Not that long ago, the word “bacteria” brought up all sorts of negative connotations and we’d do anything to keep it out of our bodies. Then we started to realize how important some types of bacteria are for our bodies. Hence, the boom of probiotic supplements and trendy yogurts. But it isn’t adequate to label bacteria simply as “good” or “bad.” A type of bacteria might be “good” in one part of your body, but “bad” in another. Likewise, too much “good” bacteria can be a very bad thing. This is what happens with SIBO — Small Intestine Bacterial Overgrowth syndrome.
What is SIBO?
SIBO is a bacterial infection of the small intestine. Now, bacteria is normal in the digestive tract. But, with SIBO, it isn’t the presence of bacteria which is the problem. The problem is that there is too much bacteria and/or the wrong type of bacteria. By the “wrong type of bacteria,” it doesn’t necessarily mean some weird strain of bacteria is wreaking havoc on your gut. Most often, SIBO occurs because bacteria which should be in your large intestine gets into your small intestine.1
SIBO is not contagious so you don’t have to worry about it spreading to anyone else.
Good news! There are now SIBO breath tests that you can order directly without a doctor’s order! While I’m a HUGE fan of having a doctor’s guidance, I understand the need to know whether you have SIBO or not before you invest in a practitioner.
You can order the test directly and it will be sent to your home with instructions on how to take it and how to send it back and get your results!
Understanding the Digestive System
Before we can talk about what is SIBO and why you should be worried about it, we need to go over how the digestive system works. When you eat, food passes through your body through a series of tubes. At each stage, there are various acids which break down food so your body can absorb nutrients.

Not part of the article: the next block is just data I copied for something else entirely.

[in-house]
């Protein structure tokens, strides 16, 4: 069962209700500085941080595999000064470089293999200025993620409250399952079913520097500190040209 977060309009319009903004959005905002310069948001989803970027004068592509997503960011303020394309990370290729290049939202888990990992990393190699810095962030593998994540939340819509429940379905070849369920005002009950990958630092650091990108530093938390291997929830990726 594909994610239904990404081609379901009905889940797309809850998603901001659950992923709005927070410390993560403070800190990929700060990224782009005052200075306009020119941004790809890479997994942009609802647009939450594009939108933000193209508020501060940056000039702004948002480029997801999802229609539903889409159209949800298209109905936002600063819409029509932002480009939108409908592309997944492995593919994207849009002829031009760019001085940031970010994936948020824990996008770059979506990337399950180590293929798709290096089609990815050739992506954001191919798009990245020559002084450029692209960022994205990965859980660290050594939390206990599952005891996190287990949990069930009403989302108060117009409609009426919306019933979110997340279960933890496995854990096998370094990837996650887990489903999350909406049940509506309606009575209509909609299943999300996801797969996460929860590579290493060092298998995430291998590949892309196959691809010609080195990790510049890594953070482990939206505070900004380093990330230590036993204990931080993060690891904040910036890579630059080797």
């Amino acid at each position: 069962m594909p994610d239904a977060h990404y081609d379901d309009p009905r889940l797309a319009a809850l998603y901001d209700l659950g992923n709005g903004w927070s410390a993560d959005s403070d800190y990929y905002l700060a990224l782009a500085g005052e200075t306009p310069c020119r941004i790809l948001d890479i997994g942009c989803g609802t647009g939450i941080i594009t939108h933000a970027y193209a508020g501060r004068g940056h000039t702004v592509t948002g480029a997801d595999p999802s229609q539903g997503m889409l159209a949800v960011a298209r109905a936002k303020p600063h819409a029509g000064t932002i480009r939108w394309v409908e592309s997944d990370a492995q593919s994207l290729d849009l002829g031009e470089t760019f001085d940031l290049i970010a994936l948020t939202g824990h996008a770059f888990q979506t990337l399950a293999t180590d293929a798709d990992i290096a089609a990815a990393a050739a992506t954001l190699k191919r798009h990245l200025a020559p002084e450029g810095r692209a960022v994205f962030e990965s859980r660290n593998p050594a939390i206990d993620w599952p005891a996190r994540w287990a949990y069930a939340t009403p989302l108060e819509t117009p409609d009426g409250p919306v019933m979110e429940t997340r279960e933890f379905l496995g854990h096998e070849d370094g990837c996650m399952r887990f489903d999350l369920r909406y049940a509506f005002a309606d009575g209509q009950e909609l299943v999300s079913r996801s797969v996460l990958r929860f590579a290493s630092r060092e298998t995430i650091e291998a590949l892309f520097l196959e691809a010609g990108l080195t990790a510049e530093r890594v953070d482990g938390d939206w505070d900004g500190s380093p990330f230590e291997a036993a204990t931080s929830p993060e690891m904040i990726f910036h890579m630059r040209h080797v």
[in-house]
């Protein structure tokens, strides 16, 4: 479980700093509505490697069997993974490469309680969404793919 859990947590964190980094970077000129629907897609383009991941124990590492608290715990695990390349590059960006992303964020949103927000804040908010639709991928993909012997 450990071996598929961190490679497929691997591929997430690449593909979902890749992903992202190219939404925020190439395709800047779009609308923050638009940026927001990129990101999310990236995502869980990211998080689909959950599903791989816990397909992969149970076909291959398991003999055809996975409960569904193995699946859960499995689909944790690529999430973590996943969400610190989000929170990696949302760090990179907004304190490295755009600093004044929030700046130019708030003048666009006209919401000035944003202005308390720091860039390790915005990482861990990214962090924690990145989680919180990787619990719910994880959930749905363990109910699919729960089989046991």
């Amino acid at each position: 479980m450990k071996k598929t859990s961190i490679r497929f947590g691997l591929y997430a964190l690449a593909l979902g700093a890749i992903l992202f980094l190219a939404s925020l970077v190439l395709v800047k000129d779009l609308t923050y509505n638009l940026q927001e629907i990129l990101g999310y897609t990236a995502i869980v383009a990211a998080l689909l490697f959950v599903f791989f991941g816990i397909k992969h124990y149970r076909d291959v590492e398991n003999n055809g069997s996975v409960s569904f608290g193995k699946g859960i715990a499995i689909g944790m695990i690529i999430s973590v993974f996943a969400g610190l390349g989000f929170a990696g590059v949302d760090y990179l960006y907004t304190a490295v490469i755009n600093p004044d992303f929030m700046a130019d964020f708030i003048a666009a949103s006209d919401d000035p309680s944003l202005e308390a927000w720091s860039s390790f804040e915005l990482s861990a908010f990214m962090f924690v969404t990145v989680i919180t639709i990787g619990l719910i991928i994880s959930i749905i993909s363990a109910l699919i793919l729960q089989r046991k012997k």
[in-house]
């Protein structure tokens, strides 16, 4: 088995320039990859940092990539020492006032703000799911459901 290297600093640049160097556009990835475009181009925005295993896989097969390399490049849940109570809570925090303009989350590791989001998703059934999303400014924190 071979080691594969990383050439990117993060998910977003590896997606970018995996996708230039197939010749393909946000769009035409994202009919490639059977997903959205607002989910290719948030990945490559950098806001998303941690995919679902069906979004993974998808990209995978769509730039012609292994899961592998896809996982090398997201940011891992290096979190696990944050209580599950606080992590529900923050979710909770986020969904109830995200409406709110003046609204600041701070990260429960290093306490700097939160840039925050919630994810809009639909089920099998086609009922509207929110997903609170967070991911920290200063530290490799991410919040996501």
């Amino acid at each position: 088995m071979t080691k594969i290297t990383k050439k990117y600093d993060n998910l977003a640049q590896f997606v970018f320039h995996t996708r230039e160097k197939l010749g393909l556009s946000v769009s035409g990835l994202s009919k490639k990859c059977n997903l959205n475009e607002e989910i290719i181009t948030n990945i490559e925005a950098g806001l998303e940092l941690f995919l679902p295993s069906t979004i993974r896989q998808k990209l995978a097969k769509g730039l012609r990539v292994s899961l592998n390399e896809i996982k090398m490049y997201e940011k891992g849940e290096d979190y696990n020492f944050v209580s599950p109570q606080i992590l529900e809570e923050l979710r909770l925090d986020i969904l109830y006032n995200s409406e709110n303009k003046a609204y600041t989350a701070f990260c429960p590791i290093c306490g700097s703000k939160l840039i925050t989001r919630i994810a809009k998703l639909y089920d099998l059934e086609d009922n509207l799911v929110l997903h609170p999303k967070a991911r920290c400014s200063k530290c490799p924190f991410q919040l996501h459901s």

- Mouth: chewing and saliva start breaking down starches
- Esophagus: Swallowing brings food to the stomach
- Stomach: Muscle movements mix food with stomach acid. Proteins are broken down.
- Small Intestine: Food mixes with stomach acids, bile from the liver, and pancreatic juices. Food is broken down and absorbed through the walls of the small intestine.
- Large Intestine: The large intestine takes waste from the small intestine. It absorbs any remaining nutrients. It also absorbs liquid so the waste turns into stool. The stool is then pushed out of the body during a bowel movement.
The small intestine is really quite fascinating. It is about 3.5 times your body height – or about 20 feet long!2 Aside from the first few inches of the small intestine which are smooth, the small intestine is made up of many folds called mucosal folds. It is also lined with finger-like projections called villi. The folds and villi increase the surface area of the small intestine so it can better absorb nutrients. The folds also help your small intestine mix food with acids so they can be broken down.
The small intestine is arguably the most important part of the digestive process. It is in the small intestines that food is broken down into absorbable parts. The small intestines are responsible for getting these nutrients into our bloodstream so we can use them.3,4,
The Role of Gut Bacteria
Before you get scared off by the idea of bacteria in your digestive tract and take steps to eliminate all of it, you need to be aware that we need bacteria. There are about 100 trillion bacteria in our intestines alone! This is about 10 times the number of cells our bodies have.
Bacteria in the gut has numerous functions, including:
- Breaking down carbohydrates so they can be absorbed
- Helping the gut’s immune system develop
- Protecting against disease-causing bacteria
- Stimulating the growth of the intestinal lining
- Producing vitamin K